The other prospect that cracked the top 100 for Keith Law that was recently traded away by the Marlins was their first round pick from 2013, Colin Moran. Once again, I’m in agreement with Law’s assessment with Moran.
"73. Colin Moran, 3BI think most people in the industry were surprised to see the Marlins move Moran just 13 months after making him the No. 6 pick in the draft, but the Astros have to be thrilled to end up with a player they were seriously considering with the first overall pick that year (with which they took Mark Appel). Moran is a very high-probability regular, a left-handed hitter with a great feel to hit and more than adequate defense at third, showing great instincts across the board that help him play above his tools. Moran’s swing isn’t classic; he has a long stride without a big weight transfer but rotates his hips well and has very strong wrists and forearms for unexpected power, which he put on display against future playoff hero Brandon Finnegan in a Double-A contest in August.At third base, he has improved his footwork since signing, and while his arm is just a 50 grade, it’s very accurate, so on balance, he should be at least a league-average defender. In the long run, Moran is probably more a hitter for average and contact than big power, but he has 15-20 homer juice if he wants to get to it. He has a high floor as an average regular at third but one who’ll make some All-Star teams in years during which he hits .310 or so in the first half."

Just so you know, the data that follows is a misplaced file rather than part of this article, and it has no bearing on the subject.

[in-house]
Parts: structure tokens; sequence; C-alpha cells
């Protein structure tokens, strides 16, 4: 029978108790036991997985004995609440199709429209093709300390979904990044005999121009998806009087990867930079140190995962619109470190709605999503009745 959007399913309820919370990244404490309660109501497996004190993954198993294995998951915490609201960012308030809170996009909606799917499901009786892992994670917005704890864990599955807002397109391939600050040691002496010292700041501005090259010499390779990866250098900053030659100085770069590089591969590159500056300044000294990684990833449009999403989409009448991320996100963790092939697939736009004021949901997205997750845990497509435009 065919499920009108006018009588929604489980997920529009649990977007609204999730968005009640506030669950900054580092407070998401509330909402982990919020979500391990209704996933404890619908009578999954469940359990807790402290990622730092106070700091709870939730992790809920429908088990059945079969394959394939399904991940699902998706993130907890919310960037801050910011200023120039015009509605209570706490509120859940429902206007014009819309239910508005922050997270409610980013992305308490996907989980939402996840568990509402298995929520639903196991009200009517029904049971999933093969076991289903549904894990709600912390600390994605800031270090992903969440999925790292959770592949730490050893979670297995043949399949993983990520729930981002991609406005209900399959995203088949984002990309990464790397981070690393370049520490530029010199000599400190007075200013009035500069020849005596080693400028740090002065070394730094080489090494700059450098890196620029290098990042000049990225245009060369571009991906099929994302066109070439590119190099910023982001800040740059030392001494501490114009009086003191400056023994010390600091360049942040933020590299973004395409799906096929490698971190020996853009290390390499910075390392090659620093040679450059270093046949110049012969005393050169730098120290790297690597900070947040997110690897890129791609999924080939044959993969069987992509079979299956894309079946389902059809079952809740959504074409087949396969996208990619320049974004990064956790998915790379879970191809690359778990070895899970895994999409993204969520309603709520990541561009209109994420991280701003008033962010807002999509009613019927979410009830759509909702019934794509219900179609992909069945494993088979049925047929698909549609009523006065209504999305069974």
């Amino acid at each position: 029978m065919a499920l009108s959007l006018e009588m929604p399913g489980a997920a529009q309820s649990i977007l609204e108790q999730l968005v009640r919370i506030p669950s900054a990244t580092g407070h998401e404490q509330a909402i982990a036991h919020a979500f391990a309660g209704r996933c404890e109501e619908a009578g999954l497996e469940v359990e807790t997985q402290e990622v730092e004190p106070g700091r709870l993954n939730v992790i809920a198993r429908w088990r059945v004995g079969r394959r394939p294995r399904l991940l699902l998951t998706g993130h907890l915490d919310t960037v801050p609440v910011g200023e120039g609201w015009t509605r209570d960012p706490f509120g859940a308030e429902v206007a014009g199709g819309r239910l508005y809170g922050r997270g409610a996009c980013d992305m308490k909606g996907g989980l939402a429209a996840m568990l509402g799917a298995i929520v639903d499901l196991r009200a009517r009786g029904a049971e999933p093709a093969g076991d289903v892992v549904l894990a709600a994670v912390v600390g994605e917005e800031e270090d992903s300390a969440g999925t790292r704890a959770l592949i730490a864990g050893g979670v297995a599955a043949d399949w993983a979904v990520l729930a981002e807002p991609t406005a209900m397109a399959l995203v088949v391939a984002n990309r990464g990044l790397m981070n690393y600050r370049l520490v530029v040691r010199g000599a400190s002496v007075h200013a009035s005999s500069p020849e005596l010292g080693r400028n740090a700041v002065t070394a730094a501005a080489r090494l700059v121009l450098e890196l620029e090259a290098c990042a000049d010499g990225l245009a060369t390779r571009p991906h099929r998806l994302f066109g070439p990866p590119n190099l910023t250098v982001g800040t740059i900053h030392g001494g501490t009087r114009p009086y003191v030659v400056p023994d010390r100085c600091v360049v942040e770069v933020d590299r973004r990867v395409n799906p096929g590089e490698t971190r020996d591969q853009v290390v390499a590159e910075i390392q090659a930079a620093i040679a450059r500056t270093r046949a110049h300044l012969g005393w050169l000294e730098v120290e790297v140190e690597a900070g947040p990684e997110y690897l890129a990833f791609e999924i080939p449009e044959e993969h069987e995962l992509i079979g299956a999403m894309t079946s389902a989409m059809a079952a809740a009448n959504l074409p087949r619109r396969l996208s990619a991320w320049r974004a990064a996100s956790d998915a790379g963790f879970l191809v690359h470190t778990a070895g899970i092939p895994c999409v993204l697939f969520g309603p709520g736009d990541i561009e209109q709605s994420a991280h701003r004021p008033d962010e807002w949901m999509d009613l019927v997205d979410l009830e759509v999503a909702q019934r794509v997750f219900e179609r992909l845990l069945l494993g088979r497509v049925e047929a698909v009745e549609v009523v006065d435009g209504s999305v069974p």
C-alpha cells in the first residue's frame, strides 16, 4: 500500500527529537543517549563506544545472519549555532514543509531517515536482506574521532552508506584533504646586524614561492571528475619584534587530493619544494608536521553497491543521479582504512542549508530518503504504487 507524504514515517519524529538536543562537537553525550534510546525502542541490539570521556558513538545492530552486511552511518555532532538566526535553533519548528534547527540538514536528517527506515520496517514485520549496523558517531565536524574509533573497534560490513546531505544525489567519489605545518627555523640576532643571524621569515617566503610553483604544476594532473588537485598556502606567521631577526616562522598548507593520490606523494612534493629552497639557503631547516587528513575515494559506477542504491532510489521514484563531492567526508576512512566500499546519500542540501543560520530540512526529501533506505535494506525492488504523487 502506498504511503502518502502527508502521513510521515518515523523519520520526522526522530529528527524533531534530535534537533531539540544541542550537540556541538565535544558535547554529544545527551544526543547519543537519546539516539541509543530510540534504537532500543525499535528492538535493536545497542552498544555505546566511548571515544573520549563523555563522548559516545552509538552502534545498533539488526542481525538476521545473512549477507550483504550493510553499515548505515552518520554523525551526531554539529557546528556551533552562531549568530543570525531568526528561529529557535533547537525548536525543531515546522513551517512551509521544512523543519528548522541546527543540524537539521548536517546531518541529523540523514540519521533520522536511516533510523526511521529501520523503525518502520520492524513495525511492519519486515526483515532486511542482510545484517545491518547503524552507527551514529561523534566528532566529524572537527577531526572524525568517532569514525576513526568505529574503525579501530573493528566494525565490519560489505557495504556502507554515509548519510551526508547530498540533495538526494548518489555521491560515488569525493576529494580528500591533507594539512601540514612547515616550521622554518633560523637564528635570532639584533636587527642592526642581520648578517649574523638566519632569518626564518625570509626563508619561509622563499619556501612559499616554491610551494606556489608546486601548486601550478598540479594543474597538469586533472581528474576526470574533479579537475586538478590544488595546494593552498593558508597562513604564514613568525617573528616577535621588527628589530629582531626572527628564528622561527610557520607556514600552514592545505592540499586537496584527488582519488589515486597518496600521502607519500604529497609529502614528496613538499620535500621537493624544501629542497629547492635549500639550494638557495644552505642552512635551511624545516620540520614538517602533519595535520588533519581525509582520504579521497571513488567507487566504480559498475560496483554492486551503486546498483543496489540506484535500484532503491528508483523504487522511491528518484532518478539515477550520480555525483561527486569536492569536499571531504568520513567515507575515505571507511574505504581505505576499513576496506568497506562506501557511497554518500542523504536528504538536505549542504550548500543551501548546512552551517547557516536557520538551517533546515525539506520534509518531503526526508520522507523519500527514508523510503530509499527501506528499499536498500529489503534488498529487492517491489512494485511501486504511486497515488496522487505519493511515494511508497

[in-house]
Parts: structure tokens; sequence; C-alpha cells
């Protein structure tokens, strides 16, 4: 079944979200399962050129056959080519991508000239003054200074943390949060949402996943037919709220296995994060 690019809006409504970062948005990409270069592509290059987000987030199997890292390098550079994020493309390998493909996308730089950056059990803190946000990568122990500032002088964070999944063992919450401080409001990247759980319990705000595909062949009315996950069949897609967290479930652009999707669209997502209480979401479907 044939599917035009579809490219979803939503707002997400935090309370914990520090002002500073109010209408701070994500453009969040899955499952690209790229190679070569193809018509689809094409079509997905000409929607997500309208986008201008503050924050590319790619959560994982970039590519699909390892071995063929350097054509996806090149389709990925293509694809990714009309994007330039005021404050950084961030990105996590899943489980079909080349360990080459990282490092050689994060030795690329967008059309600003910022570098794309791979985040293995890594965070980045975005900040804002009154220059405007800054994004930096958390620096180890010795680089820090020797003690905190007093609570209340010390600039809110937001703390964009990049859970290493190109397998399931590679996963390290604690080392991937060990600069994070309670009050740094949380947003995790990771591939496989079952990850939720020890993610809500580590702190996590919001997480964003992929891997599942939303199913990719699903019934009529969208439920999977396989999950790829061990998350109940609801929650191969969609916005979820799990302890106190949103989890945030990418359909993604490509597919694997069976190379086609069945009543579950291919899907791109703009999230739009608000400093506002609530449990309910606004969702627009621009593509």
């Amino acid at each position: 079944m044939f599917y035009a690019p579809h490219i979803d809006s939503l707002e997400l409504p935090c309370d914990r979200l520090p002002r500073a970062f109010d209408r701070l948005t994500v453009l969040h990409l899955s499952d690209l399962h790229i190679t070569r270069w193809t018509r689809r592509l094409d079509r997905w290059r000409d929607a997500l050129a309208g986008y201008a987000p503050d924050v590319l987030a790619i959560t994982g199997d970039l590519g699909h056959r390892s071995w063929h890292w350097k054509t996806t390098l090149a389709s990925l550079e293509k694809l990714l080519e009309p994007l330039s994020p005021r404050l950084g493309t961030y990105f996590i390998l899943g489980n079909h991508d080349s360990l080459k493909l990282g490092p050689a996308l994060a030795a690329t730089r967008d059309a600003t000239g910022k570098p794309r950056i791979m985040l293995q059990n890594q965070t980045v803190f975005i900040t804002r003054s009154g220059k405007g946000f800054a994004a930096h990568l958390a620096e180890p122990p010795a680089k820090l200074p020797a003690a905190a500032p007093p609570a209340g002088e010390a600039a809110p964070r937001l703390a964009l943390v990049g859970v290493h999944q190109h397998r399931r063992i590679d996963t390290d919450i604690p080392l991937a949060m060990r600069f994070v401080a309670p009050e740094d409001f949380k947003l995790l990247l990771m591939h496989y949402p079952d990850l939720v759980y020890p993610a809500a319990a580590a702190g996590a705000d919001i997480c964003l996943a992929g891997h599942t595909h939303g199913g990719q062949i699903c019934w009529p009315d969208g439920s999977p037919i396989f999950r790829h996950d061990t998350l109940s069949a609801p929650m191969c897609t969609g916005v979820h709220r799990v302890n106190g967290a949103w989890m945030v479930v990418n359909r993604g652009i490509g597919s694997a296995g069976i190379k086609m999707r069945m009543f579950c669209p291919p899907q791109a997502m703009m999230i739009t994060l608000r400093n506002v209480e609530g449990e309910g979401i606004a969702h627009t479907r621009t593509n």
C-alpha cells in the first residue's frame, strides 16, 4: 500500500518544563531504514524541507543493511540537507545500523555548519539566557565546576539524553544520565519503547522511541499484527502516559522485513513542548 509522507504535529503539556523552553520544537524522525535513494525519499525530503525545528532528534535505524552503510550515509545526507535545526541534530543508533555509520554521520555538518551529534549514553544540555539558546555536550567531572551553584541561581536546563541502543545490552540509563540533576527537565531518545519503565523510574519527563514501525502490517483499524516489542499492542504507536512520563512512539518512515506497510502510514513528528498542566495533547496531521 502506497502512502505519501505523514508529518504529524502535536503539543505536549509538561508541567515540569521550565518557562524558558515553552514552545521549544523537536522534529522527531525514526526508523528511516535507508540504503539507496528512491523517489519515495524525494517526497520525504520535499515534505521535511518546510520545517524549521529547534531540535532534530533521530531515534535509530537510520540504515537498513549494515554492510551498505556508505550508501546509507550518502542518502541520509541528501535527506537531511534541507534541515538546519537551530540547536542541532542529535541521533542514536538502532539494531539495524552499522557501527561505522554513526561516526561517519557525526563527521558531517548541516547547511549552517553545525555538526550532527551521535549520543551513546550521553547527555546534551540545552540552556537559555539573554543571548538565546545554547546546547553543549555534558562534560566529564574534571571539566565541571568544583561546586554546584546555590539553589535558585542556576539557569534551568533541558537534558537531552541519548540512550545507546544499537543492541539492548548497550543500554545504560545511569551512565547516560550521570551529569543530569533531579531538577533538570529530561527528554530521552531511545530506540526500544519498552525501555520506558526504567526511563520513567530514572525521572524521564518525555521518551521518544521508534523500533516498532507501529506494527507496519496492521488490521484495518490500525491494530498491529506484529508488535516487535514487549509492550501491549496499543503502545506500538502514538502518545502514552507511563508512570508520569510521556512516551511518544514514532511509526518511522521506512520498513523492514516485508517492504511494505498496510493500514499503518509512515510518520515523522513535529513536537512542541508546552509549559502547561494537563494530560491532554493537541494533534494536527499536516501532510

Moran didn’t hit as well as the Marlins probably wanted him to in the lower minors, but for the most part, Moran spent the 2013 in a pitcher friendly league and put up decent numbers after a slow start. I would have prefered the Marlins to hold on to him, with third base still a question mark after the 2016 season.
Check out the rest of Keith Law’s list over on ESPN. Per usual, he does a great job in his role of evaluating prospects.